Do we need a Flexner Report for American colleges of education? Perhaps, but only if we appreciate the true history of the original Flexner Report’s role in transforming medical education in this country.
The standard story of Abraham Flexner and his famous report goes something like this. In 1908, the Carnegie Foundation for the Advancement of Teaching and the Council of Medical Education, a division of the American Medical Association, jointly commissioned Flexner to study and report on the state of North American medical schools. Flexner, who had no medical training, spent the next two years visiting and evaluating 155 separate institutions. His efforts culminated in his publishing a scathing report in 1910 that recommended a majority of medical schools be closed immediately.
According to the standard story, an outraged public agreed with Flexner, and the council and various policymakers responded by taking swift action to shut down the fly-by-night programs churning out degrees for dangerous doctors. Within two decades, the number of medical colleges would be reduced by more than 50 percent, and our nation was finally on its way to developing the finest medical education system in the world.
This story is a myth. Like many myths, it contains elements of truth, but the facts this story leaves out are just as important—perhaps more important—to understanding the potential relevance of the Flexner Report to transforming our educator-preparation system today.
First, some data: It is true that in the years following the Flexner Report, many medical schools closed down, such that by 1928, only 76 were left. Yet what this leaves out is that schools were rapidly closing in the years prior to the report—approximately 40 schools closed between 1906 and 1910—and many others were already in poor fiscal health and on the verge of closure. While the Flexner Report may have hastened the demise of some of these schools (in particular, dubious for-profit proprietary schools), pressures from multiple sources, including state boards of health, began the trend toward consolidation, which was well under way before its publication.
At present, there is no collective vision, agreed upon by the leaders of colleges of education, as to the proper approach to preparing teachers."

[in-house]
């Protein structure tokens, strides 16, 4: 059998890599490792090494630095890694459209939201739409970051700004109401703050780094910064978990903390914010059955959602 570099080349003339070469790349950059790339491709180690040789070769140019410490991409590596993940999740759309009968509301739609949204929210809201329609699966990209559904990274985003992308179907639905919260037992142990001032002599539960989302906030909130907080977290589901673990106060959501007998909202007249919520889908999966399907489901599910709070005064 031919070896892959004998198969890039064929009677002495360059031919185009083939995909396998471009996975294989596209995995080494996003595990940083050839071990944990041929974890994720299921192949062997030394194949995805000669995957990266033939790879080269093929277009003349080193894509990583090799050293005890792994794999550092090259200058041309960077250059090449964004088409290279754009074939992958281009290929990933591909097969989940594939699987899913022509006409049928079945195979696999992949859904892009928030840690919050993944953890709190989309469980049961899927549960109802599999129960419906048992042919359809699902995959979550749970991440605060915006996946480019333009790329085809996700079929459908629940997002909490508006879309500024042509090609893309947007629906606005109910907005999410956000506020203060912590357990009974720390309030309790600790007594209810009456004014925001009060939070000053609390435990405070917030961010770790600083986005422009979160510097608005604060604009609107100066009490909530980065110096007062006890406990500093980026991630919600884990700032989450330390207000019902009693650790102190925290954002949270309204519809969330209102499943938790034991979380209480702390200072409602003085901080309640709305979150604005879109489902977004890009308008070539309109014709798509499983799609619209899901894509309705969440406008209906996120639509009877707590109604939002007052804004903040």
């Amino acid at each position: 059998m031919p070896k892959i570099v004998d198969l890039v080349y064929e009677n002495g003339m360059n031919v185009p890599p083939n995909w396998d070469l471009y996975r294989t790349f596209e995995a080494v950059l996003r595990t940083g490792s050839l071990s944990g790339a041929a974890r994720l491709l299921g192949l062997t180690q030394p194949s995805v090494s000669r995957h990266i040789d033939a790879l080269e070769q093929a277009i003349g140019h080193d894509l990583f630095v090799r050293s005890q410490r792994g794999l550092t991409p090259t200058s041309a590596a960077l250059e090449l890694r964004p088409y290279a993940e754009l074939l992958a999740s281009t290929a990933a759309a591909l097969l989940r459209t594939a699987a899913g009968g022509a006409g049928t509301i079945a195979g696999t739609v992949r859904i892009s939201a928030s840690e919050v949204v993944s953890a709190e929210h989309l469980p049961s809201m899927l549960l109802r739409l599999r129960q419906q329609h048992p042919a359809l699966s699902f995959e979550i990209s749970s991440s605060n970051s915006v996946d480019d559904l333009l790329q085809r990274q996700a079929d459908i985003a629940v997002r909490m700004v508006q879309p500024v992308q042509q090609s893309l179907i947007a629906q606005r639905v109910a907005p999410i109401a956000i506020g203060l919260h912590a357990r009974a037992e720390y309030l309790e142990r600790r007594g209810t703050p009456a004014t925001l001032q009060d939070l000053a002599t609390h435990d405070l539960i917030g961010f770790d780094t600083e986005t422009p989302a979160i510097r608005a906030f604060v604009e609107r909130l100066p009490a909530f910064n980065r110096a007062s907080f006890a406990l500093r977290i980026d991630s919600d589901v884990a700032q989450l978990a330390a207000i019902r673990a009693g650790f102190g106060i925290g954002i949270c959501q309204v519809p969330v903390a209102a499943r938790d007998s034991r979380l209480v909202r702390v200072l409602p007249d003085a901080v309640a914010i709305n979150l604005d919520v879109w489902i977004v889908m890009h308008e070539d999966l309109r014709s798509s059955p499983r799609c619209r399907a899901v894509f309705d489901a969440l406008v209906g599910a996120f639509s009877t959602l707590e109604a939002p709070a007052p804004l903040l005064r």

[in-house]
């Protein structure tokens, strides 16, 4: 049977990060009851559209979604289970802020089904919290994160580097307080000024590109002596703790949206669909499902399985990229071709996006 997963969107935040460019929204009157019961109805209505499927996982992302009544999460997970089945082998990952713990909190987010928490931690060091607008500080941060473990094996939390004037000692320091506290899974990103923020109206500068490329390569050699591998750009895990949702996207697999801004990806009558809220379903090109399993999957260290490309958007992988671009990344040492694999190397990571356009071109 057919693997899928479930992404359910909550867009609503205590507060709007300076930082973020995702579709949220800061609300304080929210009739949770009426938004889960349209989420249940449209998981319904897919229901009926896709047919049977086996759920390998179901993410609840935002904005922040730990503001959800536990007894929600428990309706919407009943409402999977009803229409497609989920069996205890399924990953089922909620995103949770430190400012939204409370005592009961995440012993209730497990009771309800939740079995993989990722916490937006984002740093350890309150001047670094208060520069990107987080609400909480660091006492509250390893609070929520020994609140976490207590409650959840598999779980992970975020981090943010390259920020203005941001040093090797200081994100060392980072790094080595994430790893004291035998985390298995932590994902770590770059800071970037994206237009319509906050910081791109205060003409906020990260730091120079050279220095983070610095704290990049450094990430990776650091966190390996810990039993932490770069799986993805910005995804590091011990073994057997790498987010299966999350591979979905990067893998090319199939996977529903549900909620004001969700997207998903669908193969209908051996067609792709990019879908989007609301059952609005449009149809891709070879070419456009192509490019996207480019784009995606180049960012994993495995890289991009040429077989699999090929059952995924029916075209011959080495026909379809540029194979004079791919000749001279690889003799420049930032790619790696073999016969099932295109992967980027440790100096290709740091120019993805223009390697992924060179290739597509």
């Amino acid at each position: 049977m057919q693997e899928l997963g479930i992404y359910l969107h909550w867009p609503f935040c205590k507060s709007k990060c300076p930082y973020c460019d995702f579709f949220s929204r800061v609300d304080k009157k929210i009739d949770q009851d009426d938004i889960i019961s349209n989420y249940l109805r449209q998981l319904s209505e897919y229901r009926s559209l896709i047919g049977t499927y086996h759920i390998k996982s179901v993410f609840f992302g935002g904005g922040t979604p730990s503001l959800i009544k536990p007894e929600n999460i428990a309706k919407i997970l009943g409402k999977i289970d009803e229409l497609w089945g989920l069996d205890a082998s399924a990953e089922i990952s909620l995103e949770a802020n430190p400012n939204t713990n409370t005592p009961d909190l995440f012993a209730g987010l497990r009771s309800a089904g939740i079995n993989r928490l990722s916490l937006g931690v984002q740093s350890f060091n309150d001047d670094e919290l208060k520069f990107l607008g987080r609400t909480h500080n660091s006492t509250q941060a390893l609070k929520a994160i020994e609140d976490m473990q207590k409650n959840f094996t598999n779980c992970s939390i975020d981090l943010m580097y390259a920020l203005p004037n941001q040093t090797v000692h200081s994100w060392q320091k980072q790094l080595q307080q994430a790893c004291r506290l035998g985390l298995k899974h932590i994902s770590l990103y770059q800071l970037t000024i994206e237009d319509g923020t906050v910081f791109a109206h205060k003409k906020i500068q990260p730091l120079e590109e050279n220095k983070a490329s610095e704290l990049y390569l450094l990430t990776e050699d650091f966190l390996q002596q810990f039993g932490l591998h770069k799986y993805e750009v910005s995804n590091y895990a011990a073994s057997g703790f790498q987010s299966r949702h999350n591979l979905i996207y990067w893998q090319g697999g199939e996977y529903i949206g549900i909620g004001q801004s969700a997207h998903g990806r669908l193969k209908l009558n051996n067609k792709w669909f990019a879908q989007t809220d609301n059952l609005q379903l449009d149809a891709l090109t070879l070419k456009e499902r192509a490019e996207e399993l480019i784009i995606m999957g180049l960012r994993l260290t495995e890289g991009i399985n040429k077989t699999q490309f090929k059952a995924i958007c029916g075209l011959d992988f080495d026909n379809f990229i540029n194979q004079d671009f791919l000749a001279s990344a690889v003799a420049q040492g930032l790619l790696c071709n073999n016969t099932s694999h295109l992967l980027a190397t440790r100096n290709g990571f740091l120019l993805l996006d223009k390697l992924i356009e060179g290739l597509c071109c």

Second, the Flexner Report mythology omits the salient fact that by 1910, according to Kenneth Ludmerer, a leading historian of U.S. medical education, “a consensus had emerged among medical educators regarding the proper approach to teaching medicine.” This consensus placed scientific competence at its center and in service of a remarkably progressive vision: Future doctors were to be trained in the sciences (physics, chemistry, and biology) and then approach issues of medical practice with a scientific mind-set—inquire, observe, and infer. The leaders of reputable medical schools affiliated with major research universities not only agreed with this vision, they were already orienting medical training around this blend of scientific competence and progressive problem-solving.
Finally, and somewhat ironically, the dominant Flexner Report narrative masks the role that Abraham Flexner himself soon after played in catalyzing massive philanthropic support to medical schools that adopted this scientific-progressive vision. In 1912, Flexner joined the Rockefeller-funded General Education Board and spent the next 25 years helping raise more than $500 million—around $6 billion in today’s dollars—to support the scientific, research-oriented medical schools endorsed in his report. Put another way, as much as Flexner’s report memorialized what was bad in medical education, both the report and his subsequent actions directed tremendous resources to build and strengthen the good.
This context suggests that something important is missing at the moment from our national discussion on how to improve teacher preparation. Unlike the situation in 1910, at present there is no collective vision, agreed upon by the leaders of colleges of education, as to the proper approach to preparing teachers, although the recently formed organization Deans for Impact, which I head, is working toward this goal. Perhaps because this vision is presently lacking, few believe that new philanthropic or public resources will be marshaled to support the institutions that embrace a more rigorous and empirical approach to preparing future educators.
I would not go so far as to suggest that these are necessary preconditions for reform, but their absence hints at why the perpetual calls for transforming colleges of education over the past century have resulted in so little progress. It may be convenient to believe that a single report can radically reshape a complex system, but social-system transformation rarely works so neatly.
A version of this article appeared in the June 03, 2015 edition of Education Week as Can Teacher-Educators Learn From Medical-School Reform?